Toronto adopts master plan for growth

 

Toronto adopts master plan for growth

Author: 

Stuart Mann

The Diocese of Toronto has a new strategic plan, called Growing in Christ, that will guide its work and the deployment of its resources over the next five years.

The plan, approved by Diocesan Council on June 23, casts a vision for the diocese and includes a mission statement, values and key focus areas.

“It builds on and strengthens what we’re already doing,” says Archbishop Colin Johnson. “It’s not a radical 180-degree change, it’s not even a 90-degree change, but it says that this is the direction we need to go in and this is how we need to align ourselves to get there. I think it’s very hopeful.”ding bishops, clergy, laity and Diocesan Centre staff.

“There was a fairly significant agreement with what people told us,” says Archbishop Johnson. “The fact that people had the opportunity and were willing to participate is a really healthy sign for the life of the diocese. And all the input was considered.”

Growing in Christ presents a vision of the diocese to be “an Anglican community committed to proclaiming and embodying Jesus Christ through compassionate service, intelligent faith and Godly worship.”

The diocese’s mission is to “build healthy, missional Anglican communities that engage faithfully with the world and share the Gospel of Jesus Christ.”

Supporting the vision and mission are the core values –  faith, compassion, collaboration, accountability and boldness – that will guide how decisions are made and how Anglicans will work and interact with each other.

The plan identifies five “focus areas” that the diocese will concentrate on over the coming years. They are leadership and formation, trust and culture, innovation based on evidence, governance and decision-making and stewardship of resources.

Each focus area comes with two or three initiatives that will help the diocese reach its goals in that area. For example, in the area of leadership and formation, the diocese will: develop leaders, both clerical and lay, to lead the transformation of the diocese; will expand the availability and practice of continuous education for both clergy and lay leaders; and will adopt new models of formation and diversity of leadership.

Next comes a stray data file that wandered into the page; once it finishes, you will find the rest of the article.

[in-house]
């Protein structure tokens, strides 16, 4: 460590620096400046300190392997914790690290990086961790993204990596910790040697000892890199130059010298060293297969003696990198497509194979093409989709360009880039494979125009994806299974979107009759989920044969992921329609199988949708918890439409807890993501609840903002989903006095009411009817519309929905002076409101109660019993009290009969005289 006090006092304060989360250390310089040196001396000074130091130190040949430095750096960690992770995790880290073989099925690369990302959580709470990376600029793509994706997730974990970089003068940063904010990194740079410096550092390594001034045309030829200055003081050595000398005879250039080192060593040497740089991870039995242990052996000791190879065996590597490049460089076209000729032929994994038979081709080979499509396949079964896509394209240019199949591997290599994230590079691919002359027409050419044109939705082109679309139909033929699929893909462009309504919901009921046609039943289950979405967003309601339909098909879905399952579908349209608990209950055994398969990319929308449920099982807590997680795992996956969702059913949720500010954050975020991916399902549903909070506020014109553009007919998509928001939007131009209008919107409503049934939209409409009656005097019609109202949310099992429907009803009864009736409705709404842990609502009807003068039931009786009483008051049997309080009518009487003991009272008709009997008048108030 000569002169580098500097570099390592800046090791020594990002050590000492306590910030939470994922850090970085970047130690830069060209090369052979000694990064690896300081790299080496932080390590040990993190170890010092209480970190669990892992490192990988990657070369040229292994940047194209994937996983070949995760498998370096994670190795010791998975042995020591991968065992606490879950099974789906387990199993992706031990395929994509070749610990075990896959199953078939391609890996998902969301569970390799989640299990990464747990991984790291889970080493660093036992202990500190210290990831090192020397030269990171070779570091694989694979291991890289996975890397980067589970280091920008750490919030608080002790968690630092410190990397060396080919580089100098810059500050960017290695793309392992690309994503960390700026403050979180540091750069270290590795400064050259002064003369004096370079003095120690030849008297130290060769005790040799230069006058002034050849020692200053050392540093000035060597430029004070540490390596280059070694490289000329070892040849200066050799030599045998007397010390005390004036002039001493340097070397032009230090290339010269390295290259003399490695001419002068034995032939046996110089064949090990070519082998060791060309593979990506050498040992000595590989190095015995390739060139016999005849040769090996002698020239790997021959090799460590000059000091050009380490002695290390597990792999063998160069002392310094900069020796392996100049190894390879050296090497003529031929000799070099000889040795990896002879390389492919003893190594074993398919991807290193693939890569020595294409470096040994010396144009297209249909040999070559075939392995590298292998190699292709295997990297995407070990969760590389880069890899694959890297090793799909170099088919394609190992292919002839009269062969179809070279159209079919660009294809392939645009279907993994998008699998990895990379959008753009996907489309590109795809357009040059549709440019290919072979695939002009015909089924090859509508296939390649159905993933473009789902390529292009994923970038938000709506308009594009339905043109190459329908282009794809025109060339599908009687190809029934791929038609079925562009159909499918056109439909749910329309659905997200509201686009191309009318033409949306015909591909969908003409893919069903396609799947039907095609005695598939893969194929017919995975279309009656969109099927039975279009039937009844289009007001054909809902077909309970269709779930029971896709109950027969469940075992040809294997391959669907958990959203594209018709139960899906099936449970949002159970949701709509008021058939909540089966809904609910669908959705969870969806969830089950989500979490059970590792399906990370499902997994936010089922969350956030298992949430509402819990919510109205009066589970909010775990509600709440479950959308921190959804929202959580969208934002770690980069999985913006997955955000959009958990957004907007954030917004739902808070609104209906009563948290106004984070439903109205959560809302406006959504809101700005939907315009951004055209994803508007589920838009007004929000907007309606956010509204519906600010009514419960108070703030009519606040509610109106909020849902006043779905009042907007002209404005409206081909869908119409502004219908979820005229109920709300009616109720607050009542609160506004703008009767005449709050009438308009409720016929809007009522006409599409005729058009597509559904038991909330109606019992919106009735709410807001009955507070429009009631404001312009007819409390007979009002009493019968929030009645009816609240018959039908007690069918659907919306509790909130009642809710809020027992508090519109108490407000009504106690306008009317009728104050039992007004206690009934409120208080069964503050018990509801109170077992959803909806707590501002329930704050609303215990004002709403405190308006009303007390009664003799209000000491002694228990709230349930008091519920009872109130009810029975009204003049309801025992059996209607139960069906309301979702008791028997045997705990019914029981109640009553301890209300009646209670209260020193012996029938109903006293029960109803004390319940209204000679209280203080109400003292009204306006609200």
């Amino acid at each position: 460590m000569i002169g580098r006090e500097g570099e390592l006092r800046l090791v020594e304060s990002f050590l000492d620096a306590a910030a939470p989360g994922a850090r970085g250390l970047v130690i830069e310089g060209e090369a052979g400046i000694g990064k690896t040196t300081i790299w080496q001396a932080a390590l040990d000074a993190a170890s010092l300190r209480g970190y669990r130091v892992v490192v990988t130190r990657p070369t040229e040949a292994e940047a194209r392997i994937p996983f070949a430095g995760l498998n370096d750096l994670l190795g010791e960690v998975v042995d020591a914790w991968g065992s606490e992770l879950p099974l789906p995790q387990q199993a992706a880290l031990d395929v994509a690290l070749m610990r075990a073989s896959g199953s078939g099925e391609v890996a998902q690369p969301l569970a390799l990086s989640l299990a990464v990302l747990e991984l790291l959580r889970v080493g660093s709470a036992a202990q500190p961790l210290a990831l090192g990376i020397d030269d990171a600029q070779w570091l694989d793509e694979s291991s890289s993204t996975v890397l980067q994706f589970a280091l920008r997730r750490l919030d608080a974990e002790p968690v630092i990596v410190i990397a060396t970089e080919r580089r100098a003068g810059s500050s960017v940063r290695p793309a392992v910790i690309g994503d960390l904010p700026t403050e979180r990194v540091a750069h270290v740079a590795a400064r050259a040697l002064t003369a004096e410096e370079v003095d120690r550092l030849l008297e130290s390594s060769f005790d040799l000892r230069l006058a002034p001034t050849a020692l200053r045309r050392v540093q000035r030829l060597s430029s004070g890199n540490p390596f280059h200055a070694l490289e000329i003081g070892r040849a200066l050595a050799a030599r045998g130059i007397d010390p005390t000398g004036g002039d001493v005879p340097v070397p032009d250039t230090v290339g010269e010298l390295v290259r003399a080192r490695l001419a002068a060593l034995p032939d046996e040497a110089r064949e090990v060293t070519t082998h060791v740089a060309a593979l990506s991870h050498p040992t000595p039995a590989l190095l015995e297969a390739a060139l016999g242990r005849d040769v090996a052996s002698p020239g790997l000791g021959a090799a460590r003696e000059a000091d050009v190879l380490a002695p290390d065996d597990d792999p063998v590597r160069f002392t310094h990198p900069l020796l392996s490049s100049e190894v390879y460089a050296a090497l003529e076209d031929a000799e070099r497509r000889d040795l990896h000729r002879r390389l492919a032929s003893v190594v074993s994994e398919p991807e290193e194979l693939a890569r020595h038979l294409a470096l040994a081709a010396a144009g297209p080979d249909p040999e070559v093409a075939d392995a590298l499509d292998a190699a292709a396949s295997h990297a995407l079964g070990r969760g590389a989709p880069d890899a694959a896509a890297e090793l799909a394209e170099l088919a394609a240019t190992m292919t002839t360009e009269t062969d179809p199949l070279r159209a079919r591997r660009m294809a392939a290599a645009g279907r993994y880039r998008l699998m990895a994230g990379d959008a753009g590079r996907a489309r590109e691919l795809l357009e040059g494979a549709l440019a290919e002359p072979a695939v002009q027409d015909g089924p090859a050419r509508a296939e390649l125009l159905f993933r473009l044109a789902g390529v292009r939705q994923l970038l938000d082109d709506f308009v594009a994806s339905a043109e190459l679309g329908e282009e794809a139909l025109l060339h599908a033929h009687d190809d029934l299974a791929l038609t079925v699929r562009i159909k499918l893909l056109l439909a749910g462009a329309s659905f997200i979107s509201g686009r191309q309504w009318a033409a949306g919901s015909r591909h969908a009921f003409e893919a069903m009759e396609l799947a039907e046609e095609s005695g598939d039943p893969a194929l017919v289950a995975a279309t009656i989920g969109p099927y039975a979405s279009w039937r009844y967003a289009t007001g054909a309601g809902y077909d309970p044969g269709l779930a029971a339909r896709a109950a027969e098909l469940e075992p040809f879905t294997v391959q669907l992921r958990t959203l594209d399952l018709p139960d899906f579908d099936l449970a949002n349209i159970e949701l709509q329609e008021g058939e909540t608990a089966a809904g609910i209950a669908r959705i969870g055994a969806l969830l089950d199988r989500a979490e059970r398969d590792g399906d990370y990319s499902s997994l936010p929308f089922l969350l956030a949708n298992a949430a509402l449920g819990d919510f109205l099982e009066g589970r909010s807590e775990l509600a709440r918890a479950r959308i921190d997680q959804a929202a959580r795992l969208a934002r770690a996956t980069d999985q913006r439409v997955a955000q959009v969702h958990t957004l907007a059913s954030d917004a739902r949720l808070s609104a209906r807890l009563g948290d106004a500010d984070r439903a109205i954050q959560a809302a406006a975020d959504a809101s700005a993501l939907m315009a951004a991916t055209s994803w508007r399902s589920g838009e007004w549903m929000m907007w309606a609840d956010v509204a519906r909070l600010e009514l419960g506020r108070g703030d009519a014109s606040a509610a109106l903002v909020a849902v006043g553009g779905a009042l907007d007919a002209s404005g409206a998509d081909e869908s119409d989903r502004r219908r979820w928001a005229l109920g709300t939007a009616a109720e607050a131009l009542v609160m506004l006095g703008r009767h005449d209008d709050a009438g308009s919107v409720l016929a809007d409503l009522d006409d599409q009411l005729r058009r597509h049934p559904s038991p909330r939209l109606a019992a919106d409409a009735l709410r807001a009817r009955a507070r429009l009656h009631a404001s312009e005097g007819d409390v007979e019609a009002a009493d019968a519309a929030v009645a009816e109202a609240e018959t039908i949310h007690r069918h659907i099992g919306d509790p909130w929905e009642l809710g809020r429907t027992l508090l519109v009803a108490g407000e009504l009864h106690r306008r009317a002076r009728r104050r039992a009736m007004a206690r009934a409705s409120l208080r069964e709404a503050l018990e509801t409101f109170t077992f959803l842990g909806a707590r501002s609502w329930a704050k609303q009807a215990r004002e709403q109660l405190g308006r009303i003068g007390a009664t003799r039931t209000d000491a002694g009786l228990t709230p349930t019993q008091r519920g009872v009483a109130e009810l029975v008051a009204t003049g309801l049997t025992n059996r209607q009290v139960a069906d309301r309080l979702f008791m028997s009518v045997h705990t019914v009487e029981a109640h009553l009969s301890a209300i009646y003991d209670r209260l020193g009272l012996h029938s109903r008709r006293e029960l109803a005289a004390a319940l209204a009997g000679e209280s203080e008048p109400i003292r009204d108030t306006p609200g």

Archbishop Johnson says the next stage of Growing in Christ is to develop action steps that will help make the initiatives become a reality. That will involve consultations with Diocesan Council, bishops, staff, clergy and parishioners, and others. Some of those discussions are already underway.

“Even as we develop the action steps, we’re going to start to implement them,” he says. “The overall plan now needs to move from paper and visuals to concrete action.”

Archbishop Johnson says Growing in Christ will have implications for the next diocesan budget. “It will help us establish some priorities. It will shape how we make decisions about how we spend our money and how we steward our resources. It will be a framework against how our budget priorities will be tested.”

He thanked all those who worked on the plan, especially the steering committee, chaired by Susan Abell, diocesan volunteer and a churchwarden of St. Mark, Port Hope. The other committee members were Anita Gittens, president of the Anglican Church Women and a churchwarden of St. Paul the Apostle, Rexdale, the Rev. Sherman Hesselgrave, incumbent of Holy Trinity, Trinity Square and regional dean, Peter Patterson of Christ Church St. James, Toronto and business director of Wycliffe College, and Archbishop Johnson. Staff support was provided by Kathryn Rogers, the diocese’s treasurer and director of Finance, and Pam Boisvert, the diocese’s assistant secretary of Synod.

The diocese developed Growing in Christ in consultation with Optimus SBR, a management consulting firm in Toronto. Ms. Abell praised the firm for its skill and efficiency. “They set a very ambitious schedule for us and they really delivered. Everybody worked together. It’s a good feeling to think that we can now put our heads together and have something to build on.”

Ms. Abell, a former executive director of the Children’s Aid Society of Ottawa, has worked on a number of strategic plans and says the diocese’s plan is very inclusive. “One can truly say that every effort was made to include the voices of all the different parts. There could always be more input, but I think the consultants worked hard and were successful in engaging a broad spectrum of people.”

Archbishop Johnson says strategic plans are an effective way for dioceses to discern their role in God’s mission. “Strategic plans can be construed as sort of a business-type model, but I think for Christians they can be a prayerful response and consideration of what God is calling us to do together at this time. It’s actually a process of discernment, of how we will participate faithfully and meaningfully in God’s mission.”

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